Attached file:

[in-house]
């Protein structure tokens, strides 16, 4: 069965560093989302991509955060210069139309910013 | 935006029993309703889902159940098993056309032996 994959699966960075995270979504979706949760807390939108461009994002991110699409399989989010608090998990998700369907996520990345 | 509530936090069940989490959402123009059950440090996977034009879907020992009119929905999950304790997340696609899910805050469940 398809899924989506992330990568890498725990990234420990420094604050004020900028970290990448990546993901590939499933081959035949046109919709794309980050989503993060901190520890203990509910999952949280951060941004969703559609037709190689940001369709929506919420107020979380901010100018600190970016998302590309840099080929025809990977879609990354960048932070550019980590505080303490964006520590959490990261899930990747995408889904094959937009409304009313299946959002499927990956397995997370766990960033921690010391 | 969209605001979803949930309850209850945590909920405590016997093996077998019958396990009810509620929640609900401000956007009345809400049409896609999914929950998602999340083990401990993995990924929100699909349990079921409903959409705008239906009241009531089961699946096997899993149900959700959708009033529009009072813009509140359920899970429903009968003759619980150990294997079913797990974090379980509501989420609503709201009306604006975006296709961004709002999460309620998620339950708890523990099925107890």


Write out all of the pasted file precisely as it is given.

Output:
[in-house]
């Protein structure tokens, strides 16, 4: 069965560093989302991509955060210069139309910013 | 935006029993309703889902159940098993056309032996 994959699966960075995270979504979706949760807390939108461009994002991110699409399989989010608090998990998700369907996520990345 | 509530936090069940989490959402123009059950440090996977034009879907020992009119929905999950304790997340696609899910805050469940 398809899924989506992330990568890498725990990234420990420094604050004020900028970290990448990546993901590939499933081959035949046109919709794309980050989503993060901190520890203990509910999952949280951060941004969703559609037709190689940001369709929506919420107020979380901010100018600190970016998302590309840099080929025809990977879609990354960048932070550019980590505080303490964006520590959490990261899930990747995408889904094959937009409304009313299946959002499927990956397995997370766990960033921690010391 | 969209605001979803949930309850209850945590909920405590016997093996077998019958396990009810509620929640609900401000956007009345809400049409896609999914929950998602999340083990401990993995990924929100699909349990079921409903959409705008239906009241009531089961699946096997899993149900959700959708009033529009009072813009509140359920899970429903009968003759619980150990294997079913797990974090379980509501989420609503709201009306604006975006296709961004709002999460309620998620339950708890523990099925107890």